Consistent with these state efforts, at least one well-established highly visible entity that acts as a third-party certifier of a consumer product’s environmental preferability—Green Seal—is also proposing to prohibit the presence of all PFAS in any Green Seal-certified formula for a cleaning or personal care product. It is reasonable to assume that other such certification bodies will follow suit.

Of course, the US Environmental Protection Agency has adopted and widely promoted a “whole of EPA” approach to examining and regulating PFAS. Virtually all of the statutory authorities overseen by EPA will be brought to bear, and will soon include new restrictions and limitations on specific PFAS if present in drinking water and new reporting and testing requirements to be imposed under the Toxic Substances Control Act (TSCA). While EPA has generally not sought to regulate consumer or commercial product chemical content in light of its broader environmental mission, this can no longer be considered the case. Even prior to the arrival of the Biden Administration, as we have previously discussed, EPA has used the Toxics Release Inventory requirements and TSCA to gather information on certain PFAS and even to require EPA’s permission before certain “long-chain” PFAS can be used in specific applications, including as a component in coatings on common commercial and consumer use products.

Actions by the states and third-party certifiers represent a significant challenge to the makers of consumer and commercial use products for many reasons. First, the term PFAS is being broadly defined and can include literally thousands of substances, many of which have never been tested to determine if they demonstrate adverse effects in health or environmental effects studies. A further complication is that an entity that assembles and distributes a complex product (such as an electronics product) is highly unlikely to know the chemical composition of each of the numerous component parts that are manufactured by a multitude of different independent suppliers having facilities around the globe. Thus, the presence of prohibited PFAS in a finished product could be completely unknown to the importer, distributor, and final retailer of the product, yet each of them could find themselves in violation of such new state requirements. At an even deeper level, it remains unclear whether the states considering or implementing such restrictions have adequate information to support the conclusion that the mere presence in a manufactured product of small quantities of a PFAS within the scope of the regulatory definition represents a practical threat to human health or the environment. At the end of the day, however, the bases for the state legislation and the technical support for such initiatives may become unimportant in light of stigma that will be generated concerning the products that become prohibited by these actions.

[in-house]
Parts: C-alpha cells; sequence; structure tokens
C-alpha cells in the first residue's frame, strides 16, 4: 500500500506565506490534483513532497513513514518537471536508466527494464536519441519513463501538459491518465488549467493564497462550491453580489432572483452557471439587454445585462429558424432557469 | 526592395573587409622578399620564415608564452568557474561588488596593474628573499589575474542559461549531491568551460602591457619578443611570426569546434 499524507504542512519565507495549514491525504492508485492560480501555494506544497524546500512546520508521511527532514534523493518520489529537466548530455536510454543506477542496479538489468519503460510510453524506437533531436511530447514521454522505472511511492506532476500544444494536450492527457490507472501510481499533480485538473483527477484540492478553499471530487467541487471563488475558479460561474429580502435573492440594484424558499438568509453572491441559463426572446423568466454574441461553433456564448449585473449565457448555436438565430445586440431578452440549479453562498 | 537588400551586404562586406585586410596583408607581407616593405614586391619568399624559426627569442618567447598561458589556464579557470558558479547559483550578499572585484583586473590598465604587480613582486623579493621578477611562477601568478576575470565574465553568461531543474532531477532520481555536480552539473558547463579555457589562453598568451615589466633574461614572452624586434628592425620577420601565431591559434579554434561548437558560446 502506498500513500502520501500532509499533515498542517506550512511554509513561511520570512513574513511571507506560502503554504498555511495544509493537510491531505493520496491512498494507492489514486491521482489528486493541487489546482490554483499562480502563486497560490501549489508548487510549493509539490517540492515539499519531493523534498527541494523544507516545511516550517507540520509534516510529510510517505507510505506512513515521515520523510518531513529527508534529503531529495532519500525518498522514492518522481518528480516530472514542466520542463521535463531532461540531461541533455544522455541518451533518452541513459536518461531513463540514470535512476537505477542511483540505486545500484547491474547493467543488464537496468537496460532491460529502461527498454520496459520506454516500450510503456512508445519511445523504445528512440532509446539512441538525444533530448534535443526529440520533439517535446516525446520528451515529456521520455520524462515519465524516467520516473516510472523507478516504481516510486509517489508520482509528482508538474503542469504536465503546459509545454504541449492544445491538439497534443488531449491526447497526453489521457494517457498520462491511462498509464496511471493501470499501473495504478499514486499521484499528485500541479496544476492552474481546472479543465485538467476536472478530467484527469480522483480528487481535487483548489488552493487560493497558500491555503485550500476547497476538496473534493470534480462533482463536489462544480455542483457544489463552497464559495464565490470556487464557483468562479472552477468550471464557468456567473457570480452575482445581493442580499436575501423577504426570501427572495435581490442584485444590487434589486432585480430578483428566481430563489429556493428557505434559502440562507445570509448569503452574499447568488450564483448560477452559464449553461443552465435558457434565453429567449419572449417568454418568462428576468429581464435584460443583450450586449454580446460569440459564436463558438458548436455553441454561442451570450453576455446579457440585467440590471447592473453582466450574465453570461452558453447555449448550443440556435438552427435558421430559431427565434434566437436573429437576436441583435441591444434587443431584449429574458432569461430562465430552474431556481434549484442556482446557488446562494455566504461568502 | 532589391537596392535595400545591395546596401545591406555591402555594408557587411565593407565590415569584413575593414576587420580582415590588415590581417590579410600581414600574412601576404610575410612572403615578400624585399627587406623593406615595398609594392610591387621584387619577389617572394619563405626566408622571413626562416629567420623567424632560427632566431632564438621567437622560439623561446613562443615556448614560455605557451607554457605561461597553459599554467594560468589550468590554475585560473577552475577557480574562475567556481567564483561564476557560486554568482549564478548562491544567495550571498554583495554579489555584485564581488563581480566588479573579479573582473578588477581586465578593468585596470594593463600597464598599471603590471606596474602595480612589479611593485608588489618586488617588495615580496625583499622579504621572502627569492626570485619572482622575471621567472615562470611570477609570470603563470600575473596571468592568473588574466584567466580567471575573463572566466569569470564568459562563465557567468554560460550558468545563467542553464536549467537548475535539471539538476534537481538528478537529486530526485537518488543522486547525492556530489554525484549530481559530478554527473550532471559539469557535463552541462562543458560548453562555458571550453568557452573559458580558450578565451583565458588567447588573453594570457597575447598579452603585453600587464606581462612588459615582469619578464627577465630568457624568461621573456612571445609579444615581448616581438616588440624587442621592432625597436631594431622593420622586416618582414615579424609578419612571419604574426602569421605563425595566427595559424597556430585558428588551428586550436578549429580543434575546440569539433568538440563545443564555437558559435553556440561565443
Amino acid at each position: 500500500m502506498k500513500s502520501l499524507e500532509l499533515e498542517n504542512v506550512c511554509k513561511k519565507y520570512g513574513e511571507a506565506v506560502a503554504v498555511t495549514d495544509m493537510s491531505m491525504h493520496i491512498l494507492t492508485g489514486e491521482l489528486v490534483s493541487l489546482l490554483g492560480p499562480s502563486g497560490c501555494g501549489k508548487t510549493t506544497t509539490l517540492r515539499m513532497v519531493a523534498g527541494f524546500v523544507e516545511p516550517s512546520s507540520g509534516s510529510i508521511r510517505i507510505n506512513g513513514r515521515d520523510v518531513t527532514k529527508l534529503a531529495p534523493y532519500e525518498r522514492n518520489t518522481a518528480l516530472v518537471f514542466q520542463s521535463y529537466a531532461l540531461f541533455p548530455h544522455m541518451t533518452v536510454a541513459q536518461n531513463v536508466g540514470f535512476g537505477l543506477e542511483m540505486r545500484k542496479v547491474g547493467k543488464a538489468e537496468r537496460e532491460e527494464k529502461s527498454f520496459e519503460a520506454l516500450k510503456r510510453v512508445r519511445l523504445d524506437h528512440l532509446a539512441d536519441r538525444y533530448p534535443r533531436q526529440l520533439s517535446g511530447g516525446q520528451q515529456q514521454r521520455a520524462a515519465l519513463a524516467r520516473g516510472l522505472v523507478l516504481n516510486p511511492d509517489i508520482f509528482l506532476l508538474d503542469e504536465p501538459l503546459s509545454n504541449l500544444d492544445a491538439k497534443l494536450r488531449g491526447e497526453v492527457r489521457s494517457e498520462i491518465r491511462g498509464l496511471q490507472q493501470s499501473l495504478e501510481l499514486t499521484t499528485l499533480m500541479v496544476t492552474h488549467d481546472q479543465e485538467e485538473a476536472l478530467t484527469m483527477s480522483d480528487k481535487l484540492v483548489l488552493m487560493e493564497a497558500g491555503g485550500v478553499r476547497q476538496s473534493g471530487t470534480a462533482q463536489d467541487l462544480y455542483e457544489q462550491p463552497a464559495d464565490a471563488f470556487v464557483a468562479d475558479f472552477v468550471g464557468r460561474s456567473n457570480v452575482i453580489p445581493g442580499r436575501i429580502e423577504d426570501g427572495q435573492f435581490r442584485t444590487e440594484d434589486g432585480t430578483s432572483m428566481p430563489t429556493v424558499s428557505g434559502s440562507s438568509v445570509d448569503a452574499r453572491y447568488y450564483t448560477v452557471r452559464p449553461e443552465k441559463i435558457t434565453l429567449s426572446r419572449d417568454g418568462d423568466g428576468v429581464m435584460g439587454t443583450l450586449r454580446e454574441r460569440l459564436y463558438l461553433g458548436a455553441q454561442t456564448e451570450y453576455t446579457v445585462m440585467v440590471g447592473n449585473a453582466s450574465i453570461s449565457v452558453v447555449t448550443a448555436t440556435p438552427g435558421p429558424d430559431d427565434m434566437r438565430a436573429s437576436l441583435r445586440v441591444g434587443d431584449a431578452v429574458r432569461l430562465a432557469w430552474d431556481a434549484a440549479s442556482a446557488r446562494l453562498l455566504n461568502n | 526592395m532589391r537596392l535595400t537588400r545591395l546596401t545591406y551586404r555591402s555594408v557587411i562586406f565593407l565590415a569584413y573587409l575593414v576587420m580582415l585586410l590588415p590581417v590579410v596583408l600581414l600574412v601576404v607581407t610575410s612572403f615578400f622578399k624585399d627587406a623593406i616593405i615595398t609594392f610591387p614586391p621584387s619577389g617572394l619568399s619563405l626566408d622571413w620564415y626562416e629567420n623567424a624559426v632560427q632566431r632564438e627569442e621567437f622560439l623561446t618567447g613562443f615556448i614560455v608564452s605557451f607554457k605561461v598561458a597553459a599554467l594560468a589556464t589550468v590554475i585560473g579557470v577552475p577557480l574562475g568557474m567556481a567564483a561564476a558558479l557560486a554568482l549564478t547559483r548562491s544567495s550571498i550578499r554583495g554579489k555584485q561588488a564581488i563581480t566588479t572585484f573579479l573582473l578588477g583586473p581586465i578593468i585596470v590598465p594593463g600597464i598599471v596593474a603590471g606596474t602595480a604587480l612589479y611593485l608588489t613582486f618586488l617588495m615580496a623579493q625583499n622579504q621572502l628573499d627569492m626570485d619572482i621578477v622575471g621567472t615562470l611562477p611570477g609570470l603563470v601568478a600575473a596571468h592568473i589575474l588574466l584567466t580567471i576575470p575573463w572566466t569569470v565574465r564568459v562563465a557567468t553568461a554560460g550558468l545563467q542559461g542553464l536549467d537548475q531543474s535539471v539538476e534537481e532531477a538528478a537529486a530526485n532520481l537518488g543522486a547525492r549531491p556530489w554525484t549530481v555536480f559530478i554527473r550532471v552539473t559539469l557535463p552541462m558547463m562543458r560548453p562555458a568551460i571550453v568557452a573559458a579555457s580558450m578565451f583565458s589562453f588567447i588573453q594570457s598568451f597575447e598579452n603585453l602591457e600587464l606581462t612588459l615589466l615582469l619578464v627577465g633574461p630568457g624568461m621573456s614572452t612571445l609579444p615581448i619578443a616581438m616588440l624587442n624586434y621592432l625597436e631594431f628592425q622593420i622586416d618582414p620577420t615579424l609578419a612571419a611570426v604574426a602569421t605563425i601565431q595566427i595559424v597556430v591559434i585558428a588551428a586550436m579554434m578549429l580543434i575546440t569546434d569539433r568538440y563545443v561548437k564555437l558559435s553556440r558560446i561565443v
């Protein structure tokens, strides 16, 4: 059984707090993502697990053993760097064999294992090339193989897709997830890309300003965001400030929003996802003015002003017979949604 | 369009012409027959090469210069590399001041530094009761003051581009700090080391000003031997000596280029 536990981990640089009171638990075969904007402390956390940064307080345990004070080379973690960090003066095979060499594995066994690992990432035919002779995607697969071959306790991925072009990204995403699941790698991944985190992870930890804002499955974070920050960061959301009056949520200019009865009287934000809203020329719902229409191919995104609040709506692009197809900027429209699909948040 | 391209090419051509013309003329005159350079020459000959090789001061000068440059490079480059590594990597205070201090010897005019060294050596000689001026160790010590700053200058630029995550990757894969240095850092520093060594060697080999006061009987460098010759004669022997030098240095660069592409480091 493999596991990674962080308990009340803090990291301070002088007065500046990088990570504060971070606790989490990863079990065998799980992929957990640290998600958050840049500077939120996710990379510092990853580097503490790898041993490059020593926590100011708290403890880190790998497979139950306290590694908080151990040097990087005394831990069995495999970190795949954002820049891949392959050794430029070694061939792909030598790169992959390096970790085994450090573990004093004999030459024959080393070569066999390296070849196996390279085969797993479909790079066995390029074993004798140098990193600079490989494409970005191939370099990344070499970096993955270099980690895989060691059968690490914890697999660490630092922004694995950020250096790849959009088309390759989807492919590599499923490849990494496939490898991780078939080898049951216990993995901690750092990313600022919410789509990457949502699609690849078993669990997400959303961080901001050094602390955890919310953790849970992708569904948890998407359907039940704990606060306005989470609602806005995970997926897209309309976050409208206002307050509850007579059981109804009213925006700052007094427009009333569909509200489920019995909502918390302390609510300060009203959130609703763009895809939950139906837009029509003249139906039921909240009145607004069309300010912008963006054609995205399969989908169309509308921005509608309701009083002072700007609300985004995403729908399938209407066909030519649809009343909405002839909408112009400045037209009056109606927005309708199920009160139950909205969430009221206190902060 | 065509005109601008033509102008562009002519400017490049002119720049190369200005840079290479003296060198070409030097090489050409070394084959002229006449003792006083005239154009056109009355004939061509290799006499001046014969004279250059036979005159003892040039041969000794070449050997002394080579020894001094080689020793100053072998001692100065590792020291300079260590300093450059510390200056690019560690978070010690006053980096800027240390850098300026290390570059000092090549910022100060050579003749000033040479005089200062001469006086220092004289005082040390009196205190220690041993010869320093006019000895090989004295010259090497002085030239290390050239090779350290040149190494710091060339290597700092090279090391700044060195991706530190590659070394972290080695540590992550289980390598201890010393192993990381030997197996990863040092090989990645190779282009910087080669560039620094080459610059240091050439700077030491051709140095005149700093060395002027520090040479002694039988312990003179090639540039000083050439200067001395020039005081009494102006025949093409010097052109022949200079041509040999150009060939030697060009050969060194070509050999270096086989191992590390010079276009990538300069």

© Arnold & Porter Kaye Scholer LLP 2022 All Rights Reserved. This blog post is intended to be a general summary of the law and does not constitute legal advice. You should consult with counsel to determine applicable legal requirements in a specific fact situation.